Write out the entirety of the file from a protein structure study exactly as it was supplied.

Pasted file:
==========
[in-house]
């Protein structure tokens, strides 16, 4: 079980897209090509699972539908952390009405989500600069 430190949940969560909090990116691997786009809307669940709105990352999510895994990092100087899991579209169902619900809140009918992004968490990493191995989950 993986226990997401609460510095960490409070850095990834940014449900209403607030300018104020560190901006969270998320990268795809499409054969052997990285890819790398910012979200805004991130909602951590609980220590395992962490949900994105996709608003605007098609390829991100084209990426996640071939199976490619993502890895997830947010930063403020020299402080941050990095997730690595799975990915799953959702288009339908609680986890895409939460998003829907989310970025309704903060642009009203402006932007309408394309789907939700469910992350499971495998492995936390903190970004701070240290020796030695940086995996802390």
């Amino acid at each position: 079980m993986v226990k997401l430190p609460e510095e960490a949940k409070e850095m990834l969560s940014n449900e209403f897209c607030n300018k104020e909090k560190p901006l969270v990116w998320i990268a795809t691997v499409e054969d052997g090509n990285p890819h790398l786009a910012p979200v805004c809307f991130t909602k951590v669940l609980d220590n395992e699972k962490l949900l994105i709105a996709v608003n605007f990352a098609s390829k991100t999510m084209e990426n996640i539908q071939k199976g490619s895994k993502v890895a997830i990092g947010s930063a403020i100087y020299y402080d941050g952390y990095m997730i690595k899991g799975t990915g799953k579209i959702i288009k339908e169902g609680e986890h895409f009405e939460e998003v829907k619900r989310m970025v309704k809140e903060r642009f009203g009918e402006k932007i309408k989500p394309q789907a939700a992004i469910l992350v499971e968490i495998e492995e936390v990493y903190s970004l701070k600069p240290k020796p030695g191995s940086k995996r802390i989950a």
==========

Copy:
[in-house]
């Protein structure tokens, strides 16, 4: 079980897209090509699972539908952390009405989500600069 430190949940969560909090990116691997786009809307669940709105990352999510895994990092100087899991579209169902619900809140009918992004968490990493191995989950 993986226990997401609460510095960490409070850095990834940014449900209403607030300018104020560190901006969270998320990268795809499409054969052997990285890819790398910012979200805004991130909602951590609980220590395992962490949900994105996709608003605007098609390829991100084209990426996640071939199976490619993502890895997830947010930063403020020299402080941050990095997730690595799975990915799953959702288009339908609680986890895409939460998003829907989310970025309704903060642009009203402006932007309408394309789907939700469910992350499971495998492995936390903190970004701070240290020796030695940086995996802390």
């Amino acid at each position: 079980m993986v226990k997401l430190p609460e510095e960490a949940k409070e850095m990834l969560s940014n449900e209403f897209c607030n300018k104020e909090k560190p901006l969270v990116w998320i990268a795809t691997v499409e054969d052997g090509n990285p890819h790398l786009a910012p979200v805004c809307f991130t909602k951590v669940l609980d220590n395992e699972k962490l949900l994105i709105a996709v608003n605007f990352a098609s390829k991100t999510m084209e990426n996640i539908q071939k199976g490619s895994k993502v890895a997830i990092g947010s930063a403020i100087y020299y402080d941050g952390y990095m997730i690595k899991g799975t990915g799953k579209i959702i288009k339908e169902g609680e986890h895409f009405e939460e998003v829907k619900r989310m970025v309704k809140e903060r642009f009203g009918e402006k932007i309408k989500p394309q789907a939700a992004i469910l992350v499971e968490i495998e492995e936390v990493y903190s970004l701070k600069p240290k020796p030695g191995s940086k995996r802390i989950a």